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Project management success

  • Like most professions in the post-pandemic world, project management has undergone yet another conceptual transformation while also redefining how the projects of the future will be managed with the release of the 2022 PMI Talent Triangle.

    Keeping up with these new trends will be crucial for a project manager’s success while also sounding a warning bell for companies who wish to attract top talent to manage their increasingly complex projects in a hyper-competitive landscape.

    What’s New: The 2022 PMI Talent Triangle

    Project management concept

    Let’s face it: managing projects has never been an easy task and many of us have oftentimes felt frustrated with the limited roles yet high levels of responsibilities placed on project managers. The American comedian, Rodney Dangerfield, so eloquently coined the expression, “I can’t get no respect!” and I am quite sure that many PMs can identify very well with this statement in our misunderstood profession.

    Since the advent of the project management profession in the late 1960s, the general expectation has been that project managers are everything to everyone on a project, even though the role was often considered a purely operational one (basically managing the “schedule”), with the relevant activities starting once the project award was received from the customer.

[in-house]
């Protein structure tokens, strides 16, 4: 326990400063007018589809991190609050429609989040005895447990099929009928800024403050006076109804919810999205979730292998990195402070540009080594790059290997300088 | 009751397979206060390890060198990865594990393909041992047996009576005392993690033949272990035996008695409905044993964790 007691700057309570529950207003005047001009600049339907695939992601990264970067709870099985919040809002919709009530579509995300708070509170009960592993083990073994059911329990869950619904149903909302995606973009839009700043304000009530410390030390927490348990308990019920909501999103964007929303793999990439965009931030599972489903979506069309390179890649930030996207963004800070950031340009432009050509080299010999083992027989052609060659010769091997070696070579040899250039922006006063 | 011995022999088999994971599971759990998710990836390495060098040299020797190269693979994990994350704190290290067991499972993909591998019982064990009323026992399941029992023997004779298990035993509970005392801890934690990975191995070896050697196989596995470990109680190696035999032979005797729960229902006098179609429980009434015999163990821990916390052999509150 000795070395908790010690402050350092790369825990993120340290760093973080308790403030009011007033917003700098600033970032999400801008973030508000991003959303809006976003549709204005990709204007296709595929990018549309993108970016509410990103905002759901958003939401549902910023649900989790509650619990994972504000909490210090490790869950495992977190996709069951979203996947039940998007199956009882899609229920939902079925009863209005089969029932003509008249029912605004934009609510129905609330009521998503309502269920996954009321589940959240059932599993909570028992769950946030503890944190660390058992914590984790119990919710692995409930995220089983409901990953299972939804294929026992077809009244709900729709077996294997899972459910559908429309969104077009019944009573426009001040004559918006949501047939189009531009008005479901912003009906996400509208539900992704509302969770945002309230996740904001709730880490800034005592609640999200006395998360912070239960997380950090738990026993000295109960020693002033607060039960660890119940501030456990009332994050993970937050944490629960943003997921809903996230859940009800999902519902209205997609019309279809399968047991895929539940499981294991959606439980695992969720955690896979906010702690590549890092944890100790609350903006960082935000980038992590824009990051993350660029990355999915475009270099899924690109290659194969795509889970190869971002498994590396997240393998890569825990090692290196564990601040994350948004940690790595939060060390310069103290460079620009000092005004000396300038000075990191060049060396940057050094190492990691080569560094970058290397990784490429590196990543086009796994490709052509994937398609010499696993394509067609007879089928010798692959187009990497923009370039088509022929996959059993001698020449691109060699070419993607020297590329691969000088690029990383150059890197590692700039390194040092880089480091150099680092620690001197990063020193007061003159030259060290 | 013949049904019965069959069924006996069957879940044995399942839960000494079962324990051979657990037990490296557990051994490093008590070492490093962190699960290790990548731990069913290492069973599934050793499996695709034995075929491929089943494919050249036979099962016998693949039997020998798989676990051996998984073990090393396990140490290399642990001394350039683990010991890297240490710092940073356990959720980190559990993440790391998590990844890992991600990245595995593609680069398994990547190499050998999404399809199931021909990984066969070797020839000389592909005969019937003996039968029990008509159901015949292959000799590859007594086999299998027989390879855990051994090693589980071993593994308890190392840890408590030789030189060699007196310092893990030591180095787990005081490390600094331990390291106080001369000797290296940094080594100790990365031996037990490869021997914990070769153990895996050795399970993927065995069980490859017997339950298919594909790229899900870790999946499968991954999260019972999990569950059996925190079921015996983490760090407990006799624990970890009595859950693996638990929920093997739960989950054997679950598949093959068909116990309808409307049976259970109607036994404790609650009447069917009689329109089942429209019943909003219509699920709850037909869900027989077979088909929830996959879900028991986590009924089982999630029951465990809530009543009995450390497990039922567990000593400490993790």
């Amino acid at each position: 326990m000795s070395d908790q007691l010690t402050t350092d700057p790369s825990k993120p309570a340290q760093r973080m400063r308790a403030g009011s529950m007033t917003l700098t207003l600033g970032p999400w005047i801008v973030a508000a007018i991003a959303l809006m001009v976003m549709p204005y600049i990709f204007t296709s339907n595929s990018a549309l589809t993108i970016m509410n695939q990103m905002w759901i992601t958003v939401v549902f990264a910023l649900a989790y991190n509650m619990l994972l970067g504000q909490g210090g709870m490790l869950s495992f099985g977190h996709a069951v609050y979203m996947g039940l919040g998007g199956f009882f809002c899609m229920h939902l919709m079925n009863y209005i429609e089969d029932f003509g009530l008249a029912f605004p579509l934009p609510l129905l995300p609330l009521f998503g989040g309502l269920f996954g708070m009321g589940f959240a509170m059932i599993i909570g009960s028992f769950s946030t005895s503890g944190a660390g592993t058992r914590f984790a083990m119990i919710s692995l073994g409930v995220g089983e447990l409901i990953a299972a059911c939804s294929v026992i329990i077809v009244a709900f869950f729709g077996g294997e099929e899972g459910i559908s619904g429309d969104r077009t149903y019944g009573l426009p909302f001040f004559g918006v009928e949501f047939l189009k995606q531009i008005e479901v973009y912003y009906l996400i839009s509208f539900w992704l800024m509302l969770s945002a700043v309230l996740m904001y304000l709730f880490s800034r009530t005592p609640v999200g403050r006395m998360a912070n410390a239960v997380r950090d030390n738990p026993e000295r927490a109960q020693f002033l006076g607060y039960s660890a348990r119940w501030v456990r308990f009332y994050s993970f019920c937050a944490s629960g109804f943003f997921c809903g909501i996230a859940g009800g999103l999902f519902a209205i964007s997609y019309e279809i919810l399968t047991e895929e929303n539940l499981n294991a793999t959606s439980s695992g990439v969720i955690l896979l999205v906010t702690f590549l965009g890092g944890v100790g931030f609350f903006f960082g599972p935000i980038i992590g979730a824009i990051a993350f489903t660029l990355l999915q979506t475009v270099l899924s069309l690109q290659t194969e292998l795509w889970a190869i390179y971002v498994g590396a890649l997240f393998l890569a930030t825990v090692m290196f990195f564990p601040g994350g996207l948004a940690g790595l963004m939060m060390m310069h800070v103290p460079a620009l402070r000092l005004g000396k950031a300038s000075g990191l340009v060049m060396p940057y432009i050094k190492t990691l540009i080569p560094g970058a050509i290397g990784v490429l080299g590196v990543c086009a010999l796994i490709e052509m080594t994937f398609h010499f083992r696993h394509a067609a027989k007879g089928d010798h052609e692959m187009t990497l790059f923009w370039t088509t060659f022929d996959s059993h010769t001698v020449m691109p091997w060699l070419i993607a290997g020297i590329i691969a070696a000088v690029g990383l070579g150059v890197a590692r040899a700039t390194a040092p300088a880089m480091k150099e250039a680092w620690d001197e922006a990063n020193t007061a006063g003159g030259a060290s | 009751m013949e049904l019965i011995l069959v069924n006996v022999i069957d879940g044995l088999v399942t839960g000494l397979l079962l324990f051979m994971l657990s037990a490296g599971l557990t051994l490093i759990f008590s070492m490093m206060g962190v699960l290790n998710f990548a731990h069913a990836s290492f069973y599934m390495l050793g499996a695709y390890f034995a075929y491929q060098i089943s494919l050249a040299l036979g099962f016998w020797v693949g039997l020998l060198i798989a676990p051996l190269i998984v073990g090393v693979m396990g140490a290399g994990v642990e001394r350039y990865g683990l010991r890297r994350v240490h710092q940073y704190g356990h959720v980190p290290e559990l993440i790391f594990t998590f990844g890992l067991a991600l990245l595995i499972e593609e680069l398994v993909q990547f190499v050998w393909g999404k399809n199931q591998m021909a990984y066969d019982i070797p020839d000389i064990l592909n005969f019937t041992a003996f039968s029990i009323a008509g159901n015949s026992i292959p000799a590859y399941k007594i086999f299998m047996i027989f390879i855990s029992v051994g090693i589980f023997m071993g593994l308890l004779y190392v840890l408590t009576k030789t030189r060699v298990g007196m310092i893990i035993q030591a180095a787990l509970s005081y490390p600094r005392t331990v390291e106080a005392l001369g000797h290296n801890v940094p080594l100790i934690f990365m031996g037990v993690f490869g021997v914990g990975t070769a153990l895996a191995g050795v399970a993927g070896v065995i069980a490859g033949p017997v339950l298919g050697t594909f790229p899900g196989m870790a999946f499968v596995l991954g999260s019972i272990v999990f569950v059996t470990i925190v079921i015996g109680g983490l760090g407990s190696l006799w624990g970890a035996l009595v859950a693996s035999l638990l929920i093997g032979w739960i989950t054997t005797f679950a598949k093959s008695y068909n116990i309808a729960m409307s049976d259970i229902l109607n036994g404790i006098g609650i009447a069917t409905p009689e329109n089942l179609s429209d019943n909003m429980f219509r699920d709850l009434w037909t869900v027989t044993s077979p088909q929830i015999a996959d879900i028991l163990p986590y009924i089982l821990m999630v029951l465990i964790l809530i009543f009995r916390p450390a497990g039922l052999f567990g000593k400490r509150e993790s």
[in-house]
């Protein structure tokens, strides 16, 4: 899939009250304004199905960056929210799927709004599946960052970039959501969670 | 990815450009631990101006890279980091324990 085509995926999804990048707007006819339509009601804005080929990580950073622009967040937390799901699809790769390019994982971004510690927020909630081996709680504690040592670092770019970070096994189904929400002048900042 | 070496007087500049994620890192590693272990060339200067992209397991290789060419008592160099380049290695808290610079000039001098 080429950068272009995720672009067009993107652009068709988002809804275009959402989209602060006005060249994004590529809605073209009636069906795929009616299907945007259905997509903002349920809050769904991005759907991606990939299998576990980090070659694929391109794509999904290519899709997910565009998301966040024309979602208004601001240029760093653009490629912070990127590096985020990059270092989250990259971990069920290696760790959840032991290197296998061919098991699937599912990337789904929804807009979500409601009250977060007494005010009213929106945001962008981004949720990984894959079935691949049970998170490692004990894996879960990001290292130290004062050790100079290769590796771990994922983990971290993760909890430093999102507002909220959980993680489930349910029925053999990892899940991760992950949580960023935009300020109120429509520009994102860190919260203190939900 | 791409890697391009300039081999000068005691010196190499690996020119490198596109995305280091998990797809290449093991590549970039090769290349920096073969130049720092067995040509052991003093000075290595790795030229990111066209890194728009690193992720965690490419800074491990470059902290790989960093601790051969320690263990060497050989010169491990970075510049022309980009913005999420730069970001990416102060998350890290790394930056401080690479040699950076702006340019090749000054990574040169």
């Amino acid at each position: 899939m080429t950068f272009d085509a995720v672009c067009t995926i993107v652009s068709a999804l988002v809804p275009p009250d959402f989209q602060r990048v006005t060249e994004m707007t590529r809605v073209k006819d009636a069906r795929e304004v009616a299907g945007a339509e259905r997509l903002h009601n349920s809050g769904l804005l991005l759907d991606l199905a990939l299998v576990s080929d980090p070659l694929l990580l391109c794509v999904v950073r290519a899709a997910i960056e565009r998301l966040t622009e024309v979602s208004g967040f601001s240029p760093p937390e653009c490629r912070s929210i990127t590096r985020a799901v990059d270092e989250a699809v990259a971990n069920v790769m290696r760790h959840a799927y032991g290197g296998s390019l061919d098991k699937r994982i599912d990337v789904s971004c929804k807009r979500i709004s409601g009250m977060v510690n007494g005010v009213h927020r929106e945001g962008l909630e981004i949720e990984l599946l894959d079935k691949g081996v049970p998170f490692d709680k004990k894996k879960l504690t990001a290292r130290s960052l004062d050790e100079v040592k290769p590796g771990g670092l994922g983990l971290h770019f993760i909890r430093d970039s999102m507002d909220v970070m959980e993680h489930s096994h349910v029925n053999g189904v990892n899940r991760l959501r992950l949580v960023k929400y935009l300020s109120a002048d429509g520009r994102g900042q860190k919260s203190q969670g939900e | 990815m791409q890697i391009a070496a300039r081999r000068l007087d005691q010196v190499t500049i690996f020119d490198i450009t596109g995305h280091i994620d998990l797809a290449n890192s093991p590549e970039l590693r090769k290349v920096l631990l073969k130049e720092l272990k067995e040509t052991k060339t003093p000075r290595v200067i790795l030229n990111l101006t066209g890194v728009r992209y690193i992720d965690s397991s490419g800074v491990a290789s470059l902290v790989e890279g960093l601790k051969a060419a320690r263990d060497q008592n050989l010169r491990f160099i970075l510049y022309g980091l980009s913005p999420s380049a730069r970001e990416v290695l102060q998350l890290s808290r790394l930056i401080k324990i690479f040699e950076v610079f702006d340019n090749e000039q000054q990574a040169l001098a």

Despite this limited official level of official responsibility, the very success of the project always rested on the PM’s shoulders, hence a significant source of frustration and misalignment.

    In May 2022, the Project Management Institute (PMI) finally confirmed what many of us had been preaching since the late 1990s in their release of the updated PMI Talent Triangle:

    Project Managers are, in fact, business owners who need to adapt ways of working and strong business acumen to manage their projects in our increasingly complex, changing world.

    This is definitely a game-changing initiative, but also a much-needed one to set companies up for better success on their customer-facing and also internal projects. It also now forces PMs to develop crisper, more well-rounded skills to be able to achieve these lofty aspirations.

    PMI Talent Triangle Update | PMI

    Applying The 2022 PMI Talent Triangle: Ways Of Working

    Project manager attends a team meeting

    The previous traditional and agile schools of thought have now evolved into a very extensive toolbox that allows PMs more flexibility when managing their projects.

    It also now creates the expectation that project managers must “master as many ways of working as they can—so they can apply the right technique at the right time, delivering winning results.”